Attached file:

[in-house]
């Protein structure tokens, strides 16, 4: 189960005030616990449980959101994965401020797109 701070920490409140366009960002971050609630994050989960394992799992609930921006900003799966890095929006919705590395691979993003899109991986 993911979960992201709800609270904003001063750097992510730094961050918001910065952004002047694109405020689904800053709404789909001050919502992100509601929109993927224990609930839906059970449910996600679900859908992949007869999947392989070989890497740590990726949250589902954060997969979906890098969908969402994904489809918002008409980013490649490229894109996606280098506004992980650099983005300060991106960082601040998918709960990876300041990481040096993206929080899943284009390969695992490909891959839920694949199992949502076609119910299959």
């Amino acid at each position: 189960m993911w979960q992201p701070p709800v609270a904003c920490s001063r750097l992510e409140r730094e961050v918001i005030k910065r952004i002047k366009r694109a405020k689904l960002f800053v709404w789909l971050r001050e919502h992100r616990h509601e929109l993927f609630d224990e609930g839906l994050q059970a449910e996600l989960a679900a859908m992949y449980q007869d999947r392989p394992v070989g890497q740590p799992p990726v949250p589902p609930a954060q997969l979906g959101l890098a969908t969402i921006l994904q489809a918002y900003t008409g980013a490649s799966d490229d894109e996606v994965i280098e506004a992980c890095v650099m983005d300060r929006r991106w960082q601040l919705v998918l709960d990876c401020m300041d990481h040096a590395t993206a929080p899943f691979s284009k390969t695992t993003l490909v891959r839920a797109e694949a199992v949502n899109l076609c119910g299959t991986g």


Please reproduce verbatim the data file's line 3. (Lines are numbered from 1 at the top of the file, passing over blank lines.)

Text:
């Amino acid at each position: 189960m993911w979960q992201p701070p709800v609270a904003c920490s001063r750097l992510e409140r730094e961050v918001i005030k910065r952004i002047k366009r694109a405020k689904l960002f800053v709404w789909l971050r001050e919502h992100r616990h509601e929109l993927f609630d224990e609930g839906l994050q059970a449910e996600l989960a679900a859908m992949y449980q007869d999947r392989p394992v070989g890497q740590p799992p990726v949250p589902p609930a954060q997969l979906g959101l890098a969908t969402i921006l994904q489809a918002y900003t008409g980013a490649s799966d490229d894109e996606v994965i280098e506004a992980c890095v650099m983005d300060r929006r991106w960082q601040l919705v998918l709960d990876c401020m300041d990481h040096a590395t993206a929080p899943f691979s284009k390969t695992t993003l490909v891959r839920a797109e694949a199992v949502n899109l076609c119910g299959t991986g």